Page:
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Mr. Chope: The Bill now contains 76 chapters, which are not numbered in numerical order. It is therefore not possible to refer to a particular chapter without specifying the part of the Bill to which it refers. Does my right hon. Friend agree that that is confusing for people who read books and are used to chapters that start at number one and go to the end? Will he explain why the committee rejected that proposal?
Mr. Lilley: I am grateful to my hon. Friend for making that point. Of course, I cannot answer on behalf of the Government. We shall have to wait for the winding-up speeches--which, I am sure, will be fairly soon--for an explanation.
Will the Minister say whether it will be possible, under the procedures under which the Bill will be considered, for us to amend the Bill to include a different numbering system? Could we improve it as many experts outside the House want by introducing that numbering system and, if so, how would that be achieved? Although I suspect that it could well involve a complex set of amendments, that process would be worth while given that the Government have failed to undertake it. Obviously, the House would want to embark on it only if it were not persuaded by the Government that there were sensible reasons for not going down that route.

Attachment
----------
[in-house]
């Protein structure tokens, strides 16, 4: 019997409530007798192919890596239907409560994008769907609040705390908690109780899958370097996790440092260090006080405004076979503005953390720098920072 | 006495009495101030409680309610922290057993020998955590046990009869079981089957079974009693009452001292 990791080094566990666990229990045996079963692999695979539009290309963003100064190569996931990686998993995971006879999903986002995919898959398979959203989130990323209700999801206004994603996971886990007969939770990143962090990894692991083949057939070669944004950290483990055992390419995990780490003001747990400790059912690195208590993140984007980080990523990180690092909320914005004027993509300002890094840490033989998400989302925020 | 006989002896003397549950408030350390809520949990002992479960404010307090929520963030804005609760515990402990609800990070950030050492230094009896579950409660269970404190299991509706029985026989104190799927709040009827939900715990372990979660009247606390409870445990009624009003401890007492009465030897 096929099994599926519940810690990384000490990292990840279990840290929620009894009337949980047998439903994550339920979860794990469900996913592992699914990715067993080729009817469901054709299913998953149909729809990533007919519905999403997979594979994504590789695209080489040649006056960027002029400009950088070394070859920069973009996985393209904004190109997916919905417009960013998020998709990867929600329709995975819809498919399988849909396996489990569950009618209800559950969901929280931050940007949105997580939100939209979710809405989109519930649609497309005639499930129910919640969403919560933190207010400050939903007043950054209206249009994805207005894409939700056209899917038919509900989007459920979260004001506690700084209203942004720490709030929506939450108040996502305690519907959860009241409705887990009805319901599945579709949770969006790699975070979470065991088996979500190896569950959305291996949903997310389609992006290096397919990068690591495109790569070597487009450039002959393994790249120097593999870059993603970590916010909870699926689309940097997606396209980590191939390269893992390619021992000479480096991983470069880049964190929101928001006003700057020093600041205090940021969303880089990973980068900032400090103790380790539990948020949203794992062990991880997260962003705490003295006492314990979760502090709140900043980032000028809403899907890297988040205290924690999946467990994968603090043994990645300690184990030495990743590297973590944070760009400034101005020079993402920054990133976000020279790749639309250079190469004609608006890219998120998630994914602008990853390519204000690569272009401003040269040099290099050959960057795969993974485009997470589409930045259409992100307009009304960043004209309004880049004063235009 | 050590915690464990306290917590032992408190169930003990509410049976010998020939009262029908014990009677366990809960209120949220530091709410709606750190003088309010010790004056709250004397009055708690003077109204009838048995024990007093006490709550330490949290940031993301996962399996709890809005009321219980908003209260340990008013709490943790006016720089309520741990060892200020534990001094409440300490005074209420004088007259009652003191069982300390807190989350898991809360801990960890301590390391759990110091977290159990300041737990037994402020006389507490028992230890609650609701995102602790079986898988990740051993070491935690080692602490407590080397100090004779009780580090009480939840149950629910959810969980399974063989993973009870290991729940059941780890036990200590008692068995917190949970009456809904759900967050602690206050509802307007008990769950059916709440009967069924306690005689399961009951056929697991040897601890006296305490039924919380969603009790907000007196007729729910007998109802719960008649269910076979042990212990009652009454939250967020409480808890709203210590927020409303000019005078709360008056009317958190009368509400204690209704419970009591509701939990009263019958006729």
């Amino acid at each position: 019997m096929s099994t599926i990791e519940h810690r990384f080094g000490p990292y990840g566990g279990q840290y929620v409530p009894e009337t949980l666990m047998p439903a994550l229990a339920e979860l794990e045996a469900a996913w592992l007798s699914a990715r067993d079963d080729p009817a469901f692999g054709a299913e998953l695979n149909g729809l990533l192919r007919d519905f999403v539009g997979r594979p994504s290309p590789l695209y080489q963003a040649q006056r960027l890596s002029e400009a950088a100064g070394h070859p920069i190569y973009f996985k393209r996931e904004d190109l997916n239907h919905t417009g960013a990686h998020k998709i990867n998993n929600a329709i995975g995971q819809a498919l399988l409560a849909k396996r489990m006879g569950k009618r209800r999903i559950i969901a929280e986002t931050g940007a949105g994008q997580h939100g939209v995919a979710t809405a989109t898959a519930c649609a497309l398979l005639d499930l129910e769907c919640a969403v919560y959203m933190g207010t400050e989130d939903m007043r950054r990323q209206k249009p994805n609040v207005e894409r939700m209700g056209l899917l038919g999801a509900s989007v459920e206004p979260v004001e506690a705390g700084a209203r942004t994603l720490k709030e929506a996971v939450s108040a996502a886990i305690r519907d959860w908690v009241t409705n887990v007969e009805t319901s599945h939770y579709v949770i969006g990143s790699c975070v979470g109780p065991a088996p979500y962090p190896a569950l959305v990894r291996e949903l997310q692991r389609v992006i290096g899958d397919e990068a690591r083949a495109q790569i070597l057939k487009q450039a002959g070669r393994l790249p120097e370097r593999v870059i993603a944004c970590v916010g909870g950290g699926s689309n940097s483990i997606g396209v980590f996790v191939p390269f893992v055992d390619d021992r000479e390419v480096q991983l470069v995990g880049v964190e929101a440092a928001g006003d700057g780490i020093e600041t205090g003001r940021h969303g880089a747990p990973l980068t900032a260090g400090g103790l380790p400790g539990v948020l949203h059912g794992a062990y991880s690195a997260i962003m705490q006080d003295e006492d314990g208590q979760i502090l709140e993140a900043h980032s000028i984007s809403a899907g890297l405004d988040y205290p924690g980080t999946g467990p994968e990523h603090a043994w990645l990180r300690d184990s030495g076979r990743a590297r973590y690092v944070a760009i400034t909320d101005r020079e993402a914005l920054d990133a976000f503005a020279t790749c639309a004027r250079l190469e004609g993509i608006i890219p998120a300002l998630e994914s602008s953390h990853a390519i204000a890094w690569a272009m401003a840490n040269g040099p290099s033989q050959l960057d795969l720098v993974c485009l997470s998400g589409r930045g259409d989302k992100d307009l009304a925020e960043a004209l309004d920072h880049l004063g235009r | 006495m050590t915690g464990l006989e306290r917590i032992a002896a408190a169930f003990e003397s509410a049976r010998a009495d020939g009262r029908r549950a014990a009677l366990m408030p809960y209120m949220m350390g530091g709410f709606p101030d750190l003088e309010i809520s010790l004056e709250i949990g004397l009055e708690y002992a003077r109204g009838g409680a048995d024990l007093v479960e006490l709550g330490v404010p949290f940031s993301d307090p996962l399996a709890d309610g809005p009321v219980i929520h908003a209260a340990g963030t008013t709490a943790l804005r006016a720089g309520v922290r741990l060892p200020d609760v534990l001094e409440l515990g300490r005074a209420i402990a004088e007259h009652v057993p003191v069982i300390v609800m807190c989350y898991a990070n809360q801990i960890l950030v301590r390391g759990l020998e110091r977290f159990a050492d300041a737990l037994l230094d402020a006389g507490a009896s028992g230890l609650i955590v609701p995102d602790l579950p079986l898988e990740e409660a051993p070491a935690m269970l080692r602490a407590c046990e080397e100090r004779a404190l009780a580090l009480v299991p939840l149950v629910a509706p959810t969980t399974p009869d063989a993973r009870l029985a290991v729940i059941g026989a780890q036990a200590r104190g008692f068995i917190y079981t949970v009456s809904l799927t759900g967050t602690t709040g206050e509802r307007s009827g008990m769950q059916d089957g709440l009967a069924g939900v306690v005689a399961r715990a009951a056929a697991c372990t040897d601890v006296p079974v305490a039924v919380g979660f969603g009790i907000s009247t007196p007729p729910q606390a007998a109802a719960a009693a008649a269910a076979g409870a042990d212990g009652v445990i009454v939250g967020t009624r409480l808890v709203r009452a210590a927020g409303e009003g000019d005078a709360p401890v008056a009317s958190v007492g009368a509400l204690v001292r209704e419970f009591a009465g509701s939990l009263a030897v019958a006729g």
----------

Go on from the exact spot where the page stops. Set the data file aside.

Mr. Lilley: I am grateful to my right hon. Friend for that illumination of the genesis of the Bill. It is all the sadder, therefore, if the Bill was laid out in such a way that the experts outside, who will have to use it, found helpful, but subsequently remitted. I cannot understand why it is beyond the capacity of the House to insist that its legislation be numbered in a way that is convenient for the companies and tax experts outside this place endeavouring to comply with tax law.